College of Public Health



PopulationAlmost all of the problems of the world today either stem from, or are worsened by, overcrowding. In October, 2011, the world’s population passed the 7 billion mark—seven thousand million—7,000,000,000. That’s a lot of people.

To give you a sense of how fast this is changing:

  • Since our grandfathers were born (around the beginning of the twentieth century) the world’s population has essentially quadrupled.
  • Since our fathers were born (around the time of the Great Depression) the world’s population has essentially tripled.
  • Since we were born (at the end of the Baby Boom) the world’s population has essentially doubled.

That is a staggering thought—there are twice as many people on the earth today as when we were born. Each day, about 200,000 more people are born than die, meaning that every month, we are adding the same number of new mouths to feed as the entire population of the state of Tennessee.

Who will feed 200,000 new people every day? Where will they get fresh water? What jobs will they do? How will they be educated? Where will they find homes? How will they live out their dreams?

Some would suggest that allowing people to die from disease, malnutrition, and natural disasters might be one solution to the problem of overpopulation. Why, it might be asked, are we so concerned with addressing the causes of death around the world, and, at the same time, bemoaning the increase in the world’s population? The simple answer is that there is an incredible difference between allowing people to die from the ravages of starvation, preventable diseases, or as the aftermath of a disaster on the one hand, and in taking a scientific and compassionate approach to educating women and providing acceptable birth control methods on the other.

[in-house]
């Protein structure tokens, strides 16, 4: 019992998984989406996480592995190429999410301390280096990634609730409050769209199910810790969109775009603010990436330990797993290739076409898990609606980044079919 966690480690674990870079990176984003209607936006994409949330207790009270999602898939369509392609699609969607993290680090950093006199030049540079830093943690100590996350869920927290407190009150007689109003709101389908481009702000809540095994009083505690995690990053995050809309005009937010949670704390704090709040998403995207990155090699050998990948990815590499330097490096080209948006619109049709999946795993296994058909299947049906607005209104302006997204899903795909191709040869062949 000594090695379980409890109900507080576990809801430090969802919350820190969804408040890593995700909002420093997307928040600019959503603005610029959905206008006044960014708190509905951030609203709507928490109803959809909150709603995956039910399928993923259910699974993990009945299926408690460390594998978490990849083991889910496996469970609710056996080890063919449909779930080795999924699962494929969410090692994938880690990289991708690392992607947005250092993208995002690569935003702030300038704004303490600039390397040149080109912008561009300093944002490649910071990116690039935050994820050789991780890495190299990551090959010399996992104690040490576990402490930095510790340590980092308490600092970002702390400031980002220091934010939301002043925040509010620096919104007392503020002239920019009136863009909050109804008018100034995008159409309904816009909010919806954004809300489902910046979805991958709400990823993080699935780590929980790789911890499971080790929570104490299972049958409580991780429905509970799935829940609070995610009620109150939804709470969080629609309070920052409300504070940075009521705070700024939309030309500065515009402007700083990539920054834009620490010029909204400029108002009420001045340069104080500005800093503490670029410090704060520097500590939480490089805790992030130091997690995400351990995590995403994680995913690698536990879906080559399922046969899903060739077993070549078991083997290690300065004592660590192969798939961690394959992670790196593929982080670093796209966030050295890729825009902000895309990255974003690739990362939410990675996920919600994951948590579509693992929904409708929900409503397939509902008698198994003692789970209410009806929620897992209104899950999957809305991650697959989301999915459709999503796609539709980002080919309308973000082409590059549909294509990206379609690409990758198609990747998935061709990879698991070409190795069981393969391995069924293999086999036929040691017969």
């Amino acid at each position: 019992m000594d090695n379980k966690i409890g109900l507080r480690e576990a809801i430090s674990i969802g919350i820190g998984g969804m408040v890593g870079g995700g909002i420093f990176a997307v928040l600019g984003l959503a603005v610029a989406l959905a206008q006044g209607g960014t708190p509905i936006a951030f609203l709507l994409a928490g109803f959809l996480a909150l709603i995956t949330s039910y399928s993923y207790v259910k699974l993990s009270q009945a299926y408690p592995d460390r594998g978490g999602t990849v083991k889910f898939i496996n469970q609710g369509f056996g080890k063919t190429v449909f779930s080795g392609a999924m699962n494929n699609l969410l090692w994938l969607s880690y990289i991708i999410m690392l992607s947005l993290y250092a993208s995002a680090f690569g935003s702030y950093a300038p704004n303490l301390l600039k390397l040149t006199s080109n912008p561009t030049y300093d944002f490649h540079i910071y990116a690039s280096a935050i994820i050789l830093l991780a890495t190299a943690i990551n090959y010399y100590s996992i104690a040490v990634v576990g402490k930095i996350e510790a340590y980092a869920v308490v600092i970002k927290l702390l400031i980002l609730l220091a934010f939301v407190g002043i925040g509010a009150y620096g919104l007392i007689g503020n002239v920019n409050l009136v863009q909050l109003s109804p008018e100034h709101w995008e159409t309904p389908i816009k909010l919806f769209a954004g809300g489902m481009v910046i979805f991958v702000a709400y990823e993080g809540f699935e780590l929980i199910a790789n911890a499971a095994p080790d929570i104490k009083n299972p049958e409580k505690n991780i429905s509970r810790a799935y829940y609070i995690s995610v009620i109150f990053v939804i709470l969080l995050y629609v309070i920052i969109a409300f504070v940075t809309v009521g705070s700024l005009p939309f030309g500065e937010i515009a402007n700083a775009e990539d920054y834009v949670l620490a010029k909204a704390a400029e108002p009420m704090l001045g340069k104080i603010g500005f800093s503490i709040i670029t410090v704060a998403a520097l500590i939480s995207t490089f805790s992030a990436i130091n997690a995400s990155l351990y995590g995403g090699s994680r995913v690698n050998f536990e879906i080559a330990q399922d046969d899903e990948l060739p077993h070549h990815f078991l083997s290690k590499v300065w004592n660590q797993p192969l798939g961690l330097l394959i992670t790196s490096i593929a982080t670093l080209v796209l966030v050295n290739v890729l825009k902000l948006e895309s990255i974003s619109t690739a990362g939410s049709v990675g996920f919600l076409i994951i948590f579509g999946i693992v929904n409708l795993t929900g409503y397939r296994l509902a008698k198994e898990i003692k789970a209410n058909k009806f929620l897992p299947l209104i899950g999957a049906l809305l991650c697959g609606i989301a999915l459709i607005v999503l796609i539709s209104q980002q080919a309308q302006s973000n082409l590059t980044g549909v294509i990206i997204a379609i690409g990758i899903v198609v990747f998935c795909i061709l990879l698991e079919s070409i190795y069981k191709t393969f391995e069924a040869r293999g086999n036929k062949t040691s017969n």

Put more plainly, if you allow death to occur through the blunt instruments of fate, the blow that is struck just might hit home. 

The authors would like to thank Ms. Katie Neel, MPH, for conducting initial fact-checking for this article. The authors would also like to thank Alli Proffitt, Kate Etue, Brad Lifford, and Dara Young for remarkably thoughtful and insightful editing and other invaluable contributions.  

This article reflects the personal views of the authors and does not necessarily represent the views of their employers, co-workers, or others.